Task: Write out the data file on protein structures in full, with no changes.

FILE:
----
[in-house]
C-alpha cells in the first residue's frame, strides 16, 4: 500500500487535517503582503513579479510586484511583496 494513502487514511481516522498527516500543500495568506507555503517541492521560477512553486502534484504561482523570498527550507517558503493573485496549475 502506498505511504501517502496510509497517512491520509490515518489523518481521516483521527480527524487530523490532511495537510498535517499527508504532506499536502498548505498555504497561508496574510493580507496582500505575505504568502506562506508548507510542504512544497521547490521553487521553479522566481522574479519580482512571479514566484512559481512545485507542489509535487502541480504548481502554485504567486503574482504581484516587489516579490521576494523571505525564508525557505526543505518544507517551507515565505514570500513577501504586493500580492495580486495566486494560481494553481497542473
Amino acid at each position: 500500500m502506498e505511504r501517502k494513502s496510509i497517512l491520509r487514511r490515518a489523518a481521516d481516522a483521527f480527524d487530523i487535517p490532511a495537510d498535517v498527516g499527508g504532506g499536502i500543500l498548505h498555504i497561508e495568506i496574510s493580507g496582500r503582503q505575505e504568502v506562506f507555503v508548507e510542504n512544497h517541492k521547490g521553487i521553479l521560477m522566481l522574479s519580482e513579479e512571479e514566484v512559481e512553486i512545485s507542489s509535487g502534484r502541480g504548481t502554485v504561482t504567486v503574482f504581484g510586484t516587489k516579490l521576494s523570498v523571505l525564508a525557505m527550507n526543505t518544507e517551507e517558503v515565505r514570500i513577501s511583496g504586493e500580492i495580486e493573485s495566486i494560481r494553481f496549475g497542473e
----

[in-house]
C-alpha cells in the first residue's frame, strides 16, 4: 500500500487535517503582503513579479510586484511583496 494513502487514511481516522498527516500543500495568506507555503517541492521560477512553486502534484504561482523570498527550507517558503493573485496549475 502506498505511504501517502496510509497517512491520509490515518489523518481521516483521527480527524487530523490532511495537510498535517499527508504532506499536502498548505498555504497561508496574510493580507496582500505575505504568502506562506508548507510542504512544497521547490521553487521553479522566481522574479519580482512571479514566484512559481512545485507542489509535487502541480504548481502554485504567486503574482504581484516587489516579490521576494523571505525564508525557505526543505518544507517551507515565505514570500513577501504586493500580492495580486495566486494560481494553481497542473
Amino acid at each position: 500500500m502506498e505511504r501517502k494513502s496510509i497517512l491520509r487514511r490515518a489523518a481521516d481516522a483521527f480527524d487530523i487535517p490532511a495537510d498535517v498527516g499527508g504532506g499536502i500543500l498548505h498555504i497561508e495568506i496574510s493580507g496582500r503582503q505575505e504568502v506562506f507555503v508548507e510542504n512544497h517541492k521547490g521553487i521553479l521560477m522566481l522574479s519580482e513579479e512571479e514566484v512559481e512553486i512545485s507542489s509535487g502534484r502541480g504548481t502554485v504561482t504567486v503574482f504581484g510586484t516587489k516579490l521576494s523570498v523571505l525564508a525557505m527550507n526543505t518544507e517551507e517558503v515565505r514570500i513577501s511583496g504586493e500580492i495580486e493573485s495566486i494560481r494553481f496549475g497542473e